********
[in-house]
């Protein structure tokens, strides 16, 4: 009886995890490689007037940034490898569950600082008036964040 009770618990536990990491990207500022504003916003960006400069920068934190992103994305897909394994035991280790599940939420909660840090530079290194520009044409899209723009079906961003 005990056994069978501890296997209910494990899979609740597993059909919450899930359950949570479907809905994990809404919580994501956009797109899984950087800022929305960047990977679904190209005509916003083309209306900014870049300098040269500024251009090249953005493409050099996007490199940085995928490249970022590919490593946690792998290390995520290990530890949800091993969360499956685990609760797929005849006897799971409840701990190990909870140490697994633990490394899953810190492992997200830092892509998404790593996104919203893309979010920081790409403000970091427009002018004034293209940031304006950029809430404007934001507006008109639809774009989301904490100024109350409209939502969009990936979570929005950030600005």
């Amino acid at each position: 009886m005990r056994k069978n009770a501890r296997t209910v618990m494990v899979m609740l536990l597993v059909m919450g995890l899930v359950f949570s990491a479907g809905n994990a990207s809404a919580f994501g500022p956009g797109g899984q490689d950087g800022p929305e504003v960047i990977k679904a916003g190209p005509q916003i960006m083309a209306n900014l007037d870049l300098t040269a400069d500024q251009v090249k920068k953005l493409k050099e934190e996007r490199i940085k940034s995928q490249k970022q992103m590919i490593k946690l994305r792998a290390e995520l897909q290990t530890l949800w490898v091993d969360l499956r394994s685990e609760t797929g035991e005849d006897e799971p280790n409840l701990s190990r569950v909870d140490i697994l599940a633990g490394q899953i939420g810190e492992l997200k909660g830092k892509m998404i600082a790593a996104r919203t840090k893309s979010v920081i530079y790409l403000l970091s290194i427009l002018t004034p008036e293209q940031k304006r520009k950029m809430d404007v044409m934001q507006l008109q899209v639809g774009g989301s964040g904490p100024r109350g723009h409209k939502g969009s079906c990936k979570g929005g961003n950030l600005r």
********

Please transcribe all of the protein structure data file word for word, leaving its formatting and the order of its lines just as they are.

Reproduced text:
[in-house]
């Protein structure tokens, strides 16, 4: 009886995890490689007037940034490898569950600082008036964040 009770618990536990990491990207500022504003916003960006400069920068934190992103994305897909394994035991280790599940939420909660840090530079290194520009044409899209723009079906961003 005990056994069978501890296997209910494990899979609740597993059909919450899930359950949570479907809905994990809404919580994501956009797109899984950087800022929305960047990977679904190209005509916003083309209306900014870049300098040269500024251009090249953005493409050099996007490199940085995928490249970022590919490593946690792998290390995520290990530890949800091993969360499956685990609760797929005849006897799971409840701990190990909870140490697994633990490394899953810190492992997200830092892509998404790593996104919203893309979010920081790409403000970091427009002018004034293209940031304006950029809430404007934001507006008109639809774009989301904490100024109350409209939502969009990936979570929005950030600005």
């Amino acid at each position: 009886m005990r056994k069978n009770a501890r296997t209910v618990m494990v899979m609740l536990l597993v059909m919450g995890l899930v359950f949570s990491a479907g809905n994990a990207s809404a919580f994501g500022p956009g797109g899984q490689d950087g800022p929305e504003v960047i990977k679904a916003g190209p005509q916003i960006m083309a209306n900014l007037d870049l300098t040269a400069d500024q251009v090249k920068k953005l493409k050099e934190e996007r490199i940085k940034s995928q490249k970022q992103m590919i490593k946690l994305r792998a290390e995520l897909q290990t530890l949800w490898v091993d969360l499956r394994s685990e609760t797929g035991e005849d006897e799971p280790n409840l701990s190990r569950v909870d140490i697994l599940a633990g490394q899953i939420g810190e492992l997200k909660g830092k892509m998404i600082a790593a996104r919203t840090k893309s979010v920081i530079y790409l403000l970091s290194i427009l002018t004034p008036e293209q940031k304006r520009k950029m809430d404007v044409m934001q507006l008109q899209v639809g774009g989301s964040g904490p100024r109350g723009h409209k939502g969009s079906c990936k979570g929005g961003n950030l600005r």